For instance, a program started in 1997 will spend about $760,000 this year on engineering scholarships at private Mercer University. House Speaker Terry Coleman (D-Eastman), who served as House budget chairman until taking the speaker job in January, was a longtime member of Mercer's medical school board and has been one of the university's political patrons in Atlanta. The school's president, Kirby Godsey, is a major donor to state political candidates.
Another scholarship, started in 1994, provides a free ride to Georgia Military College in Milledgeville for students who are nominated by their local legislators and have at least a 2.5 grade point average and an 800 on the SAT. The program, scheduled to cost about $770,000 this year, is a favorite of legislators, including House Motor Vehicles Committee Chairman Bobby Parham, who represents Milledgeville.
Such add-on scholarship programs have cost about $63 million since the start of the HOPE program and are budgeted for another $13.5 million this year. But even some commission members studying ways to get HOPE expenses under control are skeptical about cutting off the special programs.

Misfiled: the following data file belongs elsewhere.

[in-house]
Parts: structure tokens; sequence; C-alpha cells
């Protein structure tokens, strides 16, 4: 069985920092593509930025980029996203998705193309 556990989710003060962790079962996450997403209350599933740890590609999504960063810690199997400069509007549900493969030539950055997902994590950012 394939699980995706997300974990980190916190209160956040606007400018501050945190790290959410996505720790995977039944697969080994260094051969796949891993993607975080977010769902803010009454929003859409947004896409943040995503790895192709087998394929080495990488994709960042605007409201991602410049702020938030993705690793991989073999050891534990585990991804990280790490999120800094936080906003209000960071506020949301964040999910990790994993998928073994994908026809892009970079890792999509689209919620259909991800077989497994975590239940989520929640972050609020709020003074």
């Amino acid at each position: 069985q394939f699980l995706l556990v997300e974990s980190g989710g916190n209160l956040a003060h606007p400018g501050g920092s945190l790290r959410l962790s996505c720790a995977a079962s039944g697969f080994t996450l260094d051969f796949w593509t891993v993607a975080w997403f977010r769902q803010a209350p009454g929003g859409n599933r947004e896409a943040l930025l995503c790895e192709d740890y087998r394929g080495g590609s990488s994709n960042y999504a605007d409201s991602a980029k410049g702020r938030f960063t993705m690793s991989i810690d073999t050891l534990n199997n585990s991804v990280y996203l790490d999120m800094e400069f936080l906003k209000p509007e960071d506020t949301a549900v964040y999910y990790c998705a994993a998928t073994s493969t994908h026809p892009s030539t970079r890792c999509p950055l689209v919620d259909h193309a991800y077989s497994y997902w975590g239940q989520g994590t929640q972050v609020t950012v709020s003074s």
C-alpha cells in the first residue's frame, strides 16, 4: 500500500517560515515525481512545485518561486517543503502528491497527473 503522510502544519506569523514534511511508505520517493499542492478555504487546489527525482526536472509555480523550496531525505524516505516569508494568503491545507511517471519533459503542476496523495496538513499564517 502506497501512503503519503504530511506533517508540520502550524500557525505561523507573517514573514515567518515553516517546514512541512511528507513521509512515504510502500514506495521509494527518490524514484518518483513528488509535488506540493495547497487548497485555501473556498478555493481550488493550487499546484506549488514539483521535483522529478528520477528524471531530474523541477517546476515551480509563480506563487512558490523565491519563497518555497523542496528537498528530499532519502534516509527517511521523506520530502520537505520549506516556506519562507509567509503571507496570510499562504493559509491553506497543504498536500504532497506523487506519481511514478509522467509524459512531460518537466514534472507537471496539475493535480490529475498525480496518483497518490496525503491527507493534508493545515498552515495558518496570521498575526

"It looks to me like they should be easy to get rid of," said Rep. Mack Crawford (R-Zebulon). "It may be they are sacred cows, they are just off the table."
Officials began shutting off the lottery spigot for non-HOPE and pre-k projects in 2001, but by then, almost a third of the lottery proceeds designated for education had gone to technology, construction and other projects that broadly fit under the state lottery law.
Sen. George Hooks (D-Americus) was the Senate Appropriations Committee chairman when the cash started flowing into state coffers, and he remembers folks beating a path to his Capitol office begging for money.
"Because it came in with such a bang, we had the money and it was a feeding frenzy," Hooks said.
During the first few years of the lottery, proceeds paid for the state to put satellite dishes at about 2,000 k-12 schools, colleges and technical schools to beam programming into classrooms. Lottery money also paid for security fences for the dishes and computer equipment.
Within a year of the first appropriation, there were complaints that new computers were being left in their boxes, unused at schools, in part because teachers hadn't been trained to use them.
The satellite dishes were derided as the "governor's lawn ornament" and "the official state flower," and some experts thought they were the wrong technology at a time when not enough quality programming was available.